Advocates share a laugh with Assemblymember Chris Holden’s Field Representative, Alex Zucco. (photo by Jonathan Van Dyke)

“I always knew I was going to pursue higher education, but I was concerned about leaving my job,” she said, noting she had hit a point in her career where she was unable to advance without a college degree. Gonzalez had two children, and was questioning her decision to enroll. “Why did I leave my job? What am I doing here with a bunch of high school students?”

CCCP helped offer a way forward and a clear path, she said, and now she is a Latin American Studies graduate student.

“Once you start that fire in students, they can become unstoppable,” she said of the help CCCP mentors have given her and others. “You begin to spread this network across campuses.”

CCCP was founded in 2001, and helps at least 300-400 students through its scholars program annually, CCCP administrative coordinator Claudia Salcedo said.

Sitting in front of legislative veteran Sen. Carol Liu (D-La Cañada Flintridge), Salcedo noted that CCCP works in community colleges in Glendale, Citrus and Pasadena, targeting underrepresented students including foster youth, African-Americans, Native Americans, Pacific Islanders and Chicano-Latinos.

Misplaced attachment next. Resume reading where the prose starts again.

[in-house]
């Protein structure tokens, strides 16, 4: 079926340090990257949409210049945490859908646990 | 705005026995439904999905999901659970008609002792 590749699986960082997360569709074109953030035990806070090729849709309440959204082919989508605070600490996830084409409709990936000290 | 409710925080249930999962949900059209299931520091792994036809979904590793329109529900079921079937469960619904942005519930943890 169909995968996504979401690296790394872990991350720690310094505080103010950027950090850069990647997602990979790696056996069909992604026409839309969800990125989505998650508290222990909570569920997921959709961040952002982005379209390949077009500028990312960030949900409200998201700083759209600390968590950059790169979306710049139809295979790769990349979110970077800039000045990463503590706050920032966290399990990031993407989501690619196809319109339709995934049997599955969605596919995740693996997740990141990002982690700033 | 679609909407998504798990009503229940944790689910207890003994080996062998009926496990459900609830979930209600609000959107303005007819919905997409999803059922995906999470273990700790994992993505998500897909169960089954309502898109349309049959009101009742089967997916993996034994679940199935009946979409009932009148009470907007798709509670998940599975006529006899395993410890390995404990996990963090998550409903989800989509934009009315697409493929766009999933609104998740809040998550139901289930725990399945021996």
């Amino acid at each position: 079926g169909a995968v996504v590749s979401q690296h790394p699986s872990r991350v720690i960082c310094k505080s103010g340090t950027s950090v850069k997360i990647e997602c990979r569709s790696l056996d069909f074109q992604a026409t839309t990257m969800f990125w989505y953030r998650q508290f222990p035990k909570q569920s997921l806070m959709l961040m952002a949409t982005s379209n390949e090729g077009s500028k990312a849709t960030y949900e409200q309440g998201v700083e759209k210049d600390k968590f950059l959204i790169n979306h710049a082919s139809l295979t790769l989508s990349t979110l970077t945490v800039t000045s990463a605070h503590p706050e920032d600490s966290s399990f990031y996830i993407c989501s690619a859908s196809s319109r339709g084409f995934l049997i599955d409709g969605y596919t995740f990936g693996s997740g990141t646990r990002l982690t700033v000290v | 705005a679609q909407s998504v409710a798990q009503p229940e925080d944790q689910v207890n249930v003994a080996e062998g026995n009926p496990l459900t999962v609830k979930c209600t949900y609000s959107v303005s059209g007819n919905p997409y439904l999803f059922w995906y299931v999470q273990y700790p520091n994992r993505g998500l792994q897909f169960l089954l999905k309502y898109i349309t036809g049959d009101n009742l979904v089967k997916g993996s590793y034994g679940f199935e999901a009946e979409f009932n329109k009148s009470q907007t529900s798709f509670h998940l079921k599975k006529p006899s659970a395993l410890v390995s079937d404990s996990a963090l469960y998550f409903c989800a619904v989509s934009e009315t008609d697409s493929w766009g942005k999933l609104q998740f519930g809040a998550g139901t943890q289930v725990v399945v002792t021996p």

District Director Nancy Farias goes over a specially prepared document that shows UCLA’s impact in Assemblymember Mike Gatto’s district. (photo by Jonathan Van Dyke)

Liu said she was pleased to know that foster youth were being helped by the programs, and noted it “shouldn’t be hard in California” to find underrepresented students worthy of help. She has added that she is a proponent of finding more ways to fund higher education, an institution that often gets pitted against public safety and the prison system for money.

The CCCP program was created when diversity numbers took a dive following the passage of California Proposition 209.

“The university needed to create an approach to ensure another path to increase the number of diverse students,” Salcedo said.

One of the biggest parts of CCCP is finding opportunities to introduce potential transfer students to a campus like UCLA. “Part of it is they don’t have the awareness of what it takes to transfer,” Salcedo said, and the visits help make the students feel confident they belong.

Sen. Carol Liu chats with advocates about how to better fund higher education. (photo by Jonathan Van Dyke)

Once they do make the transfer, UCLA offers the guidance of the Transfer and Non-Traditional Students unit of the UCLA Bruin Resource Center and Program Director Heather Adams.